Submitted on Briefs: June 19, 2019
FROM: District Court of the Tenth Judicial District, In and
For the County of Fergus, Cause No. DC-2016-66 Honorable Jon
A. Oldenburg, Presiding Judge.
Appellant: Chad Wright, Appellate Defender, Moses Okeyo,
Assistant Appellate Defender, Helena, Montana.
Appellee: Timothy C. Fox, Montana Attorney General, J. Stuart
Segrest, Assistant Attorney General, Helena, Montana. Kent M.
Sipe, Fergus County Attorney, Jean A. Adams, Deputy County
Attorney, Lewistown, Montana
Jeremiah Shea, Justice.
Pursuant to Section I, Paragraph 3(c), Montana Supreme Court
Internal Operating Rules, this case is decided by memorandum
opinion and shall not be cited and does not serve as
precedent. Its case title, cause number, and disposition
shall be included in this Court's quarterly list of
noncitable cases published in the Pacific Reporter and
Defendant David Allen Pein appeals from the judgment of the
Tenth Judicial District Court, Fergus County, convicting him
of criminal possession of dangerous drugs with intent to
distribute, a felony in violation of § 45-9-103, MCA. We
In the fall of 2016, following reports that Pein was selling
marijuana from his residence, Lewistown police set up an
undercover operation and seized cash, scales, other drug
paraphernalia, and 439 grams of marijuana from Pein's
house. The State arrested Pein and charged him with: (1)
criminal distribution of dangerous drugs on or near school
property by accountability; (2) two counts of criminal
distribution of dangerous drugs on or near school property;
or, in the alternative, (3) criminal distribution of
dangerous drugs; (4) criminal possession of dangerous drugs;
(5) criminal possession of dangerous drug with intent to
distribute; (6) criminal possession of drug paraphernalia;
and (7) two counts of use or possession of property subject
to criminal forfeiture.
On July 6, 2017, Pein pled guilty to criminal possession of
dangerous drug with intent to distribute, and the State
dismissed or otherwise resolved the other charges against
him. As part of the plea agreement, Pein admitted he
possessed 439 grams of marijuana and admitted the marijuana
was not just for personal use. The plea agreement also
reserved Pein's right to "argue at sentencing that
he be allowed to possess a medical marijuana card while on
probation." Pein testified at the change of plea hearing
that prior to the undercover operation, earlier in 2016 and
in years past, he was a registered cardholder under the
Medical Marijuana Act (MMA). Finally, the District Court
ordered a Presentence Investigation (PSI) Report be completed
prior to sentencing.
On March 22, 2018, the District Court held a sentencing
hearing. The District Court considered arguments made in the
parties' sentencing briefs and received oral testimony.
Pein alleged that he suffers from chronic back, neck, arm,
and leg pain resulting from a severe rollover accident, a
slip-and-fall incident, and a work-related accident. Pein
alleged that marijuana use has helped to alleviate his
debilitating medical symptoms without the side effects and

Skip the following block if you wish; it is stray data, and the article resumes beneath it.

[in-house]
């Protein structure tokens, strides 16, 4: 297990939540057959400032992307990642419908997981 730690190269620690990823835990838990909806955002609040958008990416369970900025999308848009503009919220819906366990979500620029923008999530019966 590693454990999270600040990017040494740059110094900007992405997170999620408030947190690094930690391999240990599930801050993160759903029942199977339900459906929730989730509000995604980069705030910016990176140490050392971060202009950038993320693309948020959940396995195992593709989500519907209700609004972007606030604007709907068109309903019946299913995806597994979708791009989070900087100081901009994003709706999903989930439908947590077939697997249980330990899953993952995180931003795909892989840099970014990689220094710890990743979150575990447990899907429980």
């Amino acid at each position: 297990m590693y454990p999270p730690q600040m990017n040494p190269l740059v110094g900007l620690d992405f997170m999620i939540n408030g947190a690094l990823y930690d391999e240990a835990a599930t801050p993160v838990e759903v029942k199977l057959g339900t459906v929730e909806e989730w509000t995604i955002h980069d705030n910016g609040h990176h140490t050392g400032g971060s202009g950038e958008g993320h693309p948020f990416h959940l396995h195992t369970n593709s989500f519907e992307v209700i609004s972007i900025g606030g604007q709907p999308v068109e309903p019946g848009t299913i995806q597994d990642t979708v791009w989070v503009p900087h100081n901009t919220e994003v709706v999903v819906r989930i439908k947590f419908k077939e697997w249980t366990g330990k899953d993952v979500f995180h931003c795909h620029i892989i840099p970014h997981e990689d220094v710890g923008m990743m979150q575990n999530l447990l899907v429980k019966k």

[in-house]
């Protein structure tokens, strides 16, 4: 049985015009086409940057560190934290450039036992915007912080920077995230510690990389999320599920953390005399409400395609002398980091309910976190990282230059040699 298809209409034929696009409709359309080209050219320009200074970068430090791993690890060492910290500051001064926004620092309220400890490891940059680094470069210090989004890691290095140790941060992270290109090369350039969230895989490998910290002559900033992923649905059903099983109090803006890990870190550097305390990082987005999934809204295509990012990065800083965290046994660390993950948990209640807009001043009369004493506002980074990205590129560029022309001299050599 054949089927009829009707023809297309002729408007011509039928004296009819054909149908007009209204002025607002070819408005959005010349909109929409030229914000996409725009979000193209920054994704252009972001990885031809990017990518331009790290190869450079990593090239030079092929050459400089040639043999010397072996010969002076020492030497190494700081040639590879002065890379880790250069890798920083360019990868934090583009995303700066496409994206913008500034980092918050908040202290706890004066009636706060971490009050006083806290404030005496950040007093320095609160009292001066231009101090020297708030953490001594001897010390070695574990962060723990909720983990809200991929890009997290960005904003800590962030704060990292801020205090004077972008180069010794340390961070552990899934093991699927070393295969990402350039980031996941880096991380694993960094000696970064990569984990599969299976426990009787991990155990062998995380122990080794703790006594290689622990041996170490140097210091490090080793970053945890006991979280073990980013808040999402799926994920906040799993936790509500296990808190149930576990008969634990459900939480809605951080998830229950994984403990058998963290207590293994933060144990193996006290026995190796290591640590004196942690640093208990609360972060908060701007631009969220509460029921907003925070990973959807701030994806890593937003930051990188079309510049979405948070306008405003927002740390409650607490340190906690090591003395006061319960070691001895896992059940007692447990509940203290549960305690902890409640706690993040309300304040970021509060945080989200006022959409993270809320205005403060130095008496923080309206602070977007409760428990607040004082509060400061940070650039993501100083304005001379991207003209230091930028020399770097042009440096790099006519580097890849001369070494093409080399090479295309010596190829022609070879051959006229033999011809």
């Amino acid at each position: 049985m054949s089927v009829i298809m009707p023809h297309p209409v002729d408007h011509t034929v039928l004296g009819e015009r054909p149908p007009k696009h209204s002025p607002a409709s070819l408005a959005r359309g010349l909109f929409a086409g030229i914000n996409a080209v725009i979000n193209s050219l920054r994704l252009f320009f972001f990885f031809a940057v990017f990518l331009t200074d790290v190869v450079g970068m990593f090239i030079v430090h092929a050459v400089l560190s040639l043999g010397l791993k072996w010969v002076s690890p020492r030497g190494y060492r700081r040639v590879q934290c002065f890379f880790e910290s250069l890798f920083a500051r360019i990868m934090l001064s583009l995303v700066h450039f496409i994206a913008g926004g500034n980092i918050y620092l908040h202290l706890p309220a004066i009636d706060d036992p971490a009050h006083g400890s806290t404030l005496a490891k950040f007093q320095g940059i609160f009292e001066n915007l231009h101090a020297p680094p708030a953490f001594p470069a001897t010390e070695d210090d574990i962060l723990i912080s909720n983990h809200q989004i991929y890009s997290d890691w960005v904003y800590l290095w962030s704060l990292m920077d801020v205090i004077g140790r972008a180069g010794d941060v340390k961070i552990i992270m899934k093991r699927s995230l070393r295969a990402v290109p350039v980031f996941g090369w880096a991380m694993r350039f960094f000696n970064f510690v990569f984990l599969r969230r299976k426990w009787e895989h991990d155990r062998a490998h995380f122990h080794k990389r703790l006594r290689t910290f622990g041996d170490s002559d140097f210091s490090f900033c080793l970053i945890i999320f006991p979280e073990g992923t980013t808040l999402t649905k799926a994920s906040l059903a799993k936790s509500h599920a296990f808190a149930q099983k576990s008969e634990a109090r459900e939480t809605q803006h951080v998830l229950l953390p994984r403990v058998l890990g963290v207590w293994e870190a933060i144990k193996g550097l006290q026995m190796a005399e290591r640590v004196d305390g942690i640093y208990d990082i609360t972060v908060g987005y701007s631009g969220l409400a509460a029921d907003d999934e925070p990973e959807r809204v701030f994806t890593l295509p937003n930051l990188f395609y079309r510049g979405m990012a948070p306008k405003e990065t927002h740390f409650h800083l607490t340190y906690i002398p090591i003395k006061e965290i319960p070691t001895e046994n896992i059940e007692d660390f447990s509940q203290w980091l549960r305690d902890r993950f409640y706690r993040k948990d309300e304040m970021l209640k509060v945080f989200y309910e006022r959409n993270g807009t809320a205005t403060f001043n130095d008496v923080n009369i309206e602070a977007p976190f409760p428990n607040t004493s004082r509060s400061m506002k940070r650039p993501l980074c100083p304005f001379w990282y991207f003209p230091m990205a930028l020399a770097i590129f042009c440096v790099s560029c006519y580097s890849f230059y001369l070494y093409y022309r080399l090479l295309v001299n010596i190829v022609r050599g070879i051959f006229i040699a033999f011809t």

addiction potential of traditional prescription opioids. Pein
alleged he was initially prescribed prescription medication
and has tried various homeopathic remedies as well, but only
marijuana provides successful pain management. Pein alleged
that his marijuana use to help with pain management has
enabled Pein to perform most of his regular day-to-day
activities and has allowed him to return to work. Pein
acknowledged that when he was arrested in 2016, he did not
have a valid medical marijuana card.
Pein argued that the District Court should "permit [him]
access to medical marijuana" and should
"strike" certain standard conditions from the PSI
Report that would prohibit him from having or maintaining a
medical marijuana card. Specifically, Pein requested that the
District Court reject the Department of Corrections'
(DOC) proposed probation conditions 9, 10, 17, and 34,
allow Pein to keep his marijuana registry card, and allow him
to use medical marijuana as part of his treatment plan while
under DOC supervision. Pein argued the restrictions of §
50-46-307(4), MCA,  were unconstitutional, as applied to him.
Pein did not attach any medical records or other evidence to
his brief and did not provide testimony besides his own.
The District Court concluded it did not have the ability to
allow Pein to have a medical marijuana card, stating:
Frankly, you have some legitimate constitutional arguments, I
just don't think this is the place that you need to make
those. I feel bound by the condition of [§ 50-46-307(4),
MCA]. I feel it leaves me really no discretion in this matter
and therefore I [sic] given that statute I cannot allow you
to have a medical marijuana card under the laws as they exist
and as they exist for your sentencing[, ] Mr. Pein. . . . The
[District] Court will impose the standard conditions 1-12. I
know that counsel has challenged those conditions, at least 9
and 10, that deal with medical marijuana. But as stated I
think the state of the law in Montana right now as enacted by
the [L]egislature with which I'm charged to enforce does
not allow me to allow you to have a medical marijuana card.
And I would state as well that the [District] Court really
has been provided no medical records, no medical testimony
other than Mr. Pein's statements regarding this.
After concluding that § 50-46-307(4), MCA, limited its
discretion in this matter, the District Court sentenced Pein
to a five-year deferred sentence for the charge of criminal
possession of dangerous drugs with intent to distribute,
fined him $1, 430-thirty-five percent of the street value of
the marijuana seized during the search of Pein's
house-and imposed other surcharges, restitution, and a public
defender fee. The District Court pronounced the conditions ...